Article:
Most of the seven emirates were very poor
since the pearl industry ended up in crisis. Not until
1958 was oil found in Abu Dhabi and later in two other
emirates. With a beginning of prosperity, the Emirate
became more closely knit and in 1971 the United Arab
Emirates became an independent federation. Abu Dhabi
came to dominate but Dubai could also increase its
influence. Since 1990, extensive modernization has taken
List of most commonly used acronyms containing United Arab Emirates. Also includes historical, economical and political aspects of the country.
The inhabitants of the emirate were still feeding on
agriculture, livestock, boatbuilding and / or fishing in
the mid-1900s. The emirate then was extremely poor. The
exceptions were Dubai, which established itself as a
trading and smuggling center, and Sharja, which received
income from pearl fishing and a British air base. Abu
Dhabi was still poor, but due to its size, a force to be
reckoned with among the emirates.
The year 1958 marked a turning point when oil was
found in Abu Dhabi. Almost ten years later, oil was also
found in Dubai, and in 1974 also in Sharja. As income
from oil exports grew, communities were built up, and
the emirates became increasingly connected to one
another. In 1971, the United Emirates became an
independent state when six of the seven emirates merged
into a federation. The following year also joined Ras
Economic development was rapid throughout the 1970s.
The population increase also accelerated: between 1960
and 1980 the number of inhabitants increased tenfold,
from about 100,000 to 1 million. Growth was 16 percent
annually during the end of the period. The authorities
used the money to make extensive investments in the
development of roads, electricity and water supply,
ports, hospitals and schools. A service sector began to
be expanded. But the development also posed problems.
When oil prices rose in 1974, this resulted in
overheating. Inflation increased to 30 percent per year.
However, rapid economic growth could be maintained
thanks to imported labor.
Abu Dhabi and its ruler Zayid bin Sultan al-Nahyan,
who since independence was the country's president,
sought to strengthen the federation, and in 1973 several
of Abu Dhabi's government members took leading positions
in the administration. In 1976, the armed forces of the
various emirates were coordinated and the constitution
was amended so that the federation could set up a joint
army and buy weapons. In 1978, Dubai and Ras al-Khayma -
after a conflict over how far centralization would go -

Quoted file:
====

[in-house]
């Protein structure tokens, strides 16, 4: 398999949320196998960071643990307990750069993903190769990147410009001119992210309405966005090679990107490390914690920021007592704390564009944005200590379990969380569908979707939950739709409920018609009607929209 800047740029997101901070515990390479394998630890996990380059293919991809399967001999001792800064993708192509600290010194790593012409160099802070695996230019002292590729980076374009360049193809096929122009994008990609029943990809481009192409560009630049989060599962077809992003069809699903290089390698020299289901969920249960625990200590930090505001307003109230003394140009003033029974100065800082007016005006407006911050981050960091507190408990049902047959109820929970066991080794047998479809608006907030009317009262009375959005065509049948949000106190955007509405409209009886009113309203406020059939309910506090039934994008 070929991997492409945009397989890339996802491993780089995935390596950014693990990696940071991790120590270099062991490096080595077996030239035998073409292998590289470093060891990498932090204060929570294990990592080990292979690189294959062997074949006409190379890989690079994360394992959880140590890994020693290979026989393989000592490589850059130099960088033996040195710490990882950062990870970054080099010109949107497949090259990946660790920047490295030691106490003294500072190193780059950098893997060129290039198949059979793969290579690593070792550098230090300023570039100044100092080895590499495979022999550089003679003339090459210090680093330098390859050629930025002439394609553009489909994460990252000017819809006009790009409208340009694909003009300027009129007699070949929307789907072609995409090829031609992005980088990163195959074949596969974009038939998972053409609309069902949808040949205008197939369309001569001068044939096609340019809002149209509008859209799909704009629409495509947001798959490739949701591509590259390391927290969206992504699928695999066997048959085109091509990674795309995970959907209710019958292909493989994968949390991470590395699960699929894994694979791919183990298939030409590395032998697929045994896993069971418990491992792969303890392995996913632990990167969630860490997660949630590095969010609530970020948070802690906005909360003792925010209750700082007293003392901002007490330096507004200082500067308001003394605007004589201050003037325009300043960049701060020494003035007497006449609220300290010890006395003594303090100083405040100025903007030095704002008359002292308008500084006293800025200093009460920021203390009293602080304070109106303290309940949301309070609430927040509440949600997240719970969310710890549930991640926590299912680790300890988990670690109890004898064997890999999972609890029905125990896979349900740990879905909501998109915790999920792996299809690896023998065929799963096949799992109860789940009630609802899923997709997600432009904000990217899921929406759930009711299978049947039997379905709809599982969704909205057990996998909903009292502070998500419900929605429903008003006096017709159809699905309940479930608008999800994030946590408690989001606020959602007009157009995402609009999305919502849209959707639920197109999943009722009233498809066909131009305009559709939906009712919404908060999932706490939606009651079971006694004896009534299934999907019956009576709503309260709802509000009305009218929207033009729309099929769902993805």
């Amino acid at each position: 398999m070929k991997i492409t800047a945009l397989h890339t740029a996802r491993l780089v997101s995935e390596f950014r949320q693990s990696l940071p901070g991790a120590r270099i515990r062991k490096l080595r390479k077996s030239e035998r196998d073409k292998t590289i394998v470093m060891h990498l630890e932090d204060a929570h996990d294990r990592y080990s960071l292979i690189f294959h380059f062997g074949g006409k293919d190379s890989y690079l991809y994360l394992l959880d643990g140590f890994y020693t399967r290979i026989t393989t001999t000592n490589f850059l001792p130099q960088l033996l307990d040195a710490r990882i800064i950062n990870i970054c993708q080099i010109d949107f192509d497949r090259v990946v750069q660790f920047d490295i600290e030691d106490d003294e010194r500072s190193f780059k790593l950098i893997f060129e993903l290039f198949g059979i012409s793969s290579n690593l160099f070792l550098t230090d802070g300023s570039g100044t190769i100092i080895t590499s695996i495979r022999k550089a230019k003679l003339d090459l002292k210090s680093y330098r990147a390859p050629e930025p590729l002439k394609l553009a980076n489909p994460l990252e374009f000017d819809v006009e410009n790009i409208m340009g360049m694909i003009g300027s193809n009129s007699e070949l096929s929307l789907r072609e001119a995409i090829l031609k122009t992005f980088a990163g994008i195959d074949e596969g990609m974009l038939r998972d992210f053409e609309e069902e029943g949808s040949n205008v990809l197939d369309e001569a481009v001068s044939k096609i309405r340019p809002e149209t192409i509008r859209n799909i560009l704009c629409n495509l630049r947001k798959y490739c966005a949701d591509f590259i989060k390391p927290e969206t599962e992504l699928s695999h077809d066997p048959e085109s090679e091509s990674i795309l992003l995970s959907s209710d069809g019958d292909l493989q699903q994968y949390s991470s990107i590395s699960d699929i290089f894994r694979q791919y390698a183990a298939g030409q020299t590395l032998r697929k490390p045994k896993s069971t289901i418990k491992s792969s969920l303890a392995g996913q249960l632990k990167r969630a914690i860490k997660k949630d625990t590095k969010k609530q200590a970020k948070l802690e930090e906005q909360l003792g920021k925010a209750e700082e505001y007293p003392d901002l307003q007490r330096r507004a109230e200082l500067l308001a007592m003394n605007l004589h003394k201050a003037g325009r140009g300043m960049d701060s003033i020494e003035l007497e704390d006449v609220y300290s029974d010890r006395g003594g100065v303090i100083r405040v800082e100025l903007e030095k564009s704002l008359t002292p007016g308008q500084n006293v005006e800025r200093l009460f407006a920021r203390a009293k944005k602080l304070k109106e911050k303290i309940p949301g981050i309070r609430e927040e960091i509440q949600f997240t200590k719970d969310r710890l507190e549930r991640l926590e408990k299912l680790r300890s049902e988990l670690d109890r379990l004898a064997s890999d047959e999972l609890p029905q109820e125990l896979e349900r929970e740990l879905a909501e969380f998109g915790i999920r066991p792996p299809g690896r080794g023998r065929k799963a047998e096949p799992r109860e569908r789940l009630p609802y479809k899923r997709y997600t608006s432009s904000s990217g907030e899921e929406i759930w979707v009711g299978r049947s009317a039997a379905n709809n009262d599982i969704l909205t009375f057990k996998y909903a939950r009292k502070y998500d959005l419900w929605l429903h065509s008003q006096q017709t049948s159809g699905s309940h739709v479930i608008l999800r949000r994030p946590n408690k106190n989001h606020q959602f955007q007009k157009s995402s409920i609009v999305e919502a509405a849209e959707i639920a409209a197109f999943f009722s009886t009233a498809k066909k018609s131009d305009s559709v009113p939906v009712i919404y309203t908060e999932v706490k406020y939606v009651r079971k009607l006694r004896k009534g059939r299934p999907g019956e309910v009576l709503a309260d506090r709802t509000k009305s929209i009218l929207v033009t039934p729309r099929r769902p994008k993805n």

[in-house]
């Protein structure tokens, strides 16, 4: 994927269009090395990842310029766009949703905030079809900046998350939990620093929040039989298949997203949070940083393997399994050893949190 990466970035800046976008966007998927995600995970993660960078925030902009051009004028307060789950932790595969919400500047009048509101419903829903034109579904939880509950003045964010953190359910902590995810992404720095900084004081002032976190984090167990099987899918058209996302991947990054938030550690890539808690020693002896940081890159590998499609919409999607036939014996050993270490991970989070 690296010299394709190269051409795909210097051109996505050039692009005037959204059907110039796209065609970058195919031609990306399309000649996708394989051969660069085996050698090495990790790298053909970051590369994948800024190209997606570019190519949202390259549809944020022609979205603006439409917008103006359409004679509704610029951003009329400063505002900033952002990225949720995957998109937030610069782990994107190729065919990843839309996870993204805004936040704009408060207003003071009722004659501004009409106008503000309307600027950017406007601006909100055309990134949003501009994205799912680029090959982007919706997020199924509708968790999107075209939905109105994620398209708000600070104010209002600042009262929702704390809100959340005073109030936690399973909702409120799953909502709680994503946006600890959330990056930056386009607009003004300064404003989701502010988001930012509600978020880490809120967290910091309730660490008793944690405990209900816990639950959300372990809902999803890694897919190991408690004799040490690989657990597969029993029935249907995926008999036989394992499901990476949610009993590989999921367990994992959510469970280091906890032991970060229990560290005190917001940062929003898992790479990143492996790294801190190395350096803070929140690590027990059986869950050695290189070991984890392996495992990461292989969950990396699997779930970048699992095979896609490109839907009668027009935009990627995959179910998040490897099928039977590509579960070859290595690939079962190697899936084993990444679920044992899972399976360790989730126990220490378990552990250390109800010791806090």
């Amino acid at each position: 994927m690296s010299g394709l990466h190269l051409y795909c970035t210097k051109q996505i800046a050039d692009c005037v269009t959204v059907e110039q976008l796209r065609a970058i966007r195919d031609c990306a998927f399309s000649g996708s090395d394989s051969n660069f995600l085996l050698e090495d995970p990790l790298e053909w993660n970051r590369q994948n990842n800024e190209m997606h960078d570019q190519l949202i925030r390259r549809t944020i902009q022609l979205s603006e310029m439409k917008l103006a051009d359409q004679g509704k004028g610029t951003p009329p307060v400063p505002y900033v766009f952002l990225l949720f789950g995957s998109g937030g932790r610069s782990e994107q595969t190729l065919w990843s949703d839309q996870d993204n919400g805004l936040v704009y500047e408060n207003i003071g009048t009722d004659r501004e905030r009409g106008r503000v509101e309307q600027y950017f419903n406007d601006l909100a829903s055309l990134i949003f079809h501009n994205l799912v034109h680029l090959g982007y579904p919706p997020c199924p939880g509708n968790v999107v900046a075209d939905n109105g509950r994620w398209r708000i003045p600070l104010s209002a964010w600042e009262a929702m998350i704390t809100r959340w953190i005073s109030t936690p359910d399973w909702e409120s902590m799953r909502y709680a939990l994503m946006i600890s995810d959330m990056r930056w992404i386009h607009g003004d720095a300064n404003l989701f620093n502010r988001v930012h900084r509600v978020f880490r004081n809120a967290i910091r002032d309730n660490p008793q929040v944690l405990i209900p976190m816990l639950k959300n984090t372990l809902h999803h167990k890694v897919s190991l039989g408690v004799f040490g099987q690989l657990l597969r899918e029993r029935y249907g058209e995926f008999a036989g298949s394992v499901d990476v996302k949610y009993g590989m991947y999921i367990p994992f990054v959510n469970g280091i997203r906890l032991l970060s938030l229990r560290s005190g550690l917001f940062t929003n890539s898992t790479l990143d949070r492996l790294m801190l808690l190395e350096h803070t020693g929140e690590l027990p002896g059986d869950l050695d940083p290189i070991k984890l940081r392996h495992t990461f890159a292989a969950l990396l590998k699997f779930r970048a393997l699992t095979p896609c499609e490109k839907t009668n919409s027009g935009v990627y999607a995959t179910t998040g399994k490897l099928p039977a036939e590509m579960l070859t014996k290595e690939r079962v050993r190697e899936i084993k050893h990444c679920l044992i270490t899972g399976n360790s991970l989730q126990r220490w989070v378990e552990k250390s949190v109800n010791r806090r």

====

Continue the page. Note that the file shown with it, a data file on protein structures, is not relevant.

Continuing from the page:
refused to contribute to the federal armed forces and
Dubai began importing its own weapons. The conflict was
resolved by the fact that Dubai's emir, who has always
been vice president of the federation, was also
appointed prime minister. Since then, the Emir of Dubai
has always had both of these items.
The Iran-Iraq war outbreak in 1980 was the first
external threat to the United Arab Emirates. Iran
threatened to block the Strait of Hormuz, which would
have interrupted oil transports and stripped the
country's revenue. At times, the United Arab Emirates
contributed money to Iraq and on several occasions the
country risked being involved in the war before the 1988
ceasefire eliminated the threat.
In 1987 a coup attempt was made in Sharjah by the
emir's brother. However, it was stopped by the Supreme
Council, which consists of the rulers of the seven
emirates (see Political system).
The country was shaken by an international financial
scandal in the 1990s. The bank BCCI, mostly owned by the
ruling family in Abu Dhabi, went bankrupt in 1991 as a
result of suspected fraud.
In 1996, the city of Abu Dhabi was formally
designated as the capital of the United Emirates in
connection with the temporary constitution of
independence becoming permanent.
The country's president Zayid carried out a
government transformation on his deathbed in 2004, and
for the first time appointed a female member of the
government, Finance Minister Lubna bint Khalid al-Qasimi.
President Zayid had since the late 1990s handed over
much of the power to the eldest son, Crown Prince
Khalifa, for reasons of age and health. The day after
Zayid's death, the other emirs appointed Khalifa as the
country's president. New crown prince in Abu Dhabi
became Khalifa's half-brother, reform-friendly Muhammad
bin Zayid al-Nahyan.
President Khalifa increased the pace of economic
reform and tackled difficult issues, such as land
ownership, that his father chose to avoid.
When the emirate of Dubai's ruler, Maktum bin Rashid
Al Maktum, passed away in early 2006, the federation
also got a new prime minister and vice president. The
posts were taken over by the emir's younger brother,
Muhammad bin Rashid Al Maktum, who had been in charge of
Dubai for a long time.
In December 2006, the United Arab Emirates held its
first political election. More than 6,000 selected
citizens were allowed to nominate half of the members of
the Federal National Advisory Council.